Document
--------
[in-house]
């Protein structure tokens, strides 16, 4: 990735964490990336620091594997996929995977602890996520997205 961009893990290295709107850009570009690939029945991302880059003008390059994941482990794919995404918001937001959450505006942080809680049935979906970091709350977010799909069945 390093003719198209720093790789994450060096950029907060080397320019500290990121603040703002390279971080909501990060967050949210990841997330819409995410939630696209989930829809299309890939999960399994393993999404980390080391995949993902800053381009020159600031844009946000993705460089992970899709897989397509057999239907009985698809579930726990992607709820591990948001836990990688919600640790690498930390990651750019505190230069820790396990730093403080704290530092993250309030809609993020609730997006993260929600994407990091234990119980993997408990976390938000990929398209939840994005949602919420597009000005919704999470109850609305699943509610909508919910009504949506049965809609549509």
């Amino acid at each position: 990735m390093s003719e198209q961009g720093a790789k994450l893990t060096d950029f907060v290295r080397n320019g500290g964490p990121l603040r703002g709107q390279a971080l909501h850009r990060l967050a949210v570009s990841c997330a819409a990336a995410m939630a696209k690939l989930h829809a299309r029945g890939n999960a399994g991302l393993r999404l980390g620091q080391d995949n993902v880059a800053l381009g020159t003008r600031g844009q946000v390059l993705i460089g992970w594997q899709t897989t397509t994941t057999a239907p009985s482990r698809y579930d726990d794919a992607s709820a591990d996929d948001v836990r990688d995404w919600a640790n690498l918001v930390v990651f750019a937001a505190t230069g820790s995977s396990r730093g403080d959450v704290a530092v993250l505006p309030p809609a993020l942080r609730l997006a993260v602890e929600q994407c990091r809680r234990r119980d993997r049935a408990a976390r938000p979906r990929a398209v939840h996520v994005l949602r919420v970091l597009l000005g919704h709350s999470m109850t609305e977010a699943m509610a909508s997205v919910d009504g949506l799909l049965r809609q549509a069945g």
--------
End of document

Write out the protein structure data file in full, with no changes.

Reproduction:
[in-house]
């Protein structure tokens, strides 16, 4: 990735964490990336620091594997996929995977602890996520997205 961009893990290295709107850009570009690939029945991302880059003008390059994941482990794919995404918001937001959450505006942080809680049935979906970091709350977010799909069945 390093003719198209720093790789994450060096950029907060080397320019500290990121603040703002390279971080909501990060967050949210990841997330819409995410939630696209989930829809299309890939999960399994393993999404980390080391995949993902800053381009020159600031844009946000993705460089992970899709897989397509057999239907009985698809579930726990992607709820591990948001836990990688919600640790690498930390990651750019505190230069820790396990730093403080704290530092993250309030809609993020609730997006993260929600994407990091234990119980993997408990976390938000990929398209939840994005949602919420597009000005919704999470109850609305699943509610909508919910009504949506049965809609549509």
């Amino acid at each position: 990735m390093s003719e198209q961009g720093a790789k994450l893990t060096d950029f907060v290295r080397n320019g500290g964490p990121l603040r703002g709107q390279a971080l909501h850009r990060l967050a949210v570009s990841c997330a819409a990336a995410m939630a696209k690939l989930h829809a299309r029945g890939n999960a399994g991302l393993r999404l980390g620091q080391d995949n993902v880059a800053l381009g020159t003008r600031g844009q946000v390059l993705i460089g992970w594997q899709t897989t397509t994941t057999a239907p009985s482990r698809y579930d726990d794919a992607s709820a591990d996929d948001v836990r990688d995404w919600a640790n690498l918001v930390v990651f750019a937001a505190t230069g820790s995977s396990r730093g403080d959450v704290a530092v993250l505006p309030p809609a993020l942080r609730l997006a993260v602890e929600q994407c990091r809680r234990r119980d993997r049935a408990a976390r938000p979906r990929a398209v939840h996520v994005l949602r919420v970091l597009l000005g919704h709350s999470m109850t609305e977010a699943m509610a909508s997205v919910d009504g949506l799909l049965r809609q549509a069945g």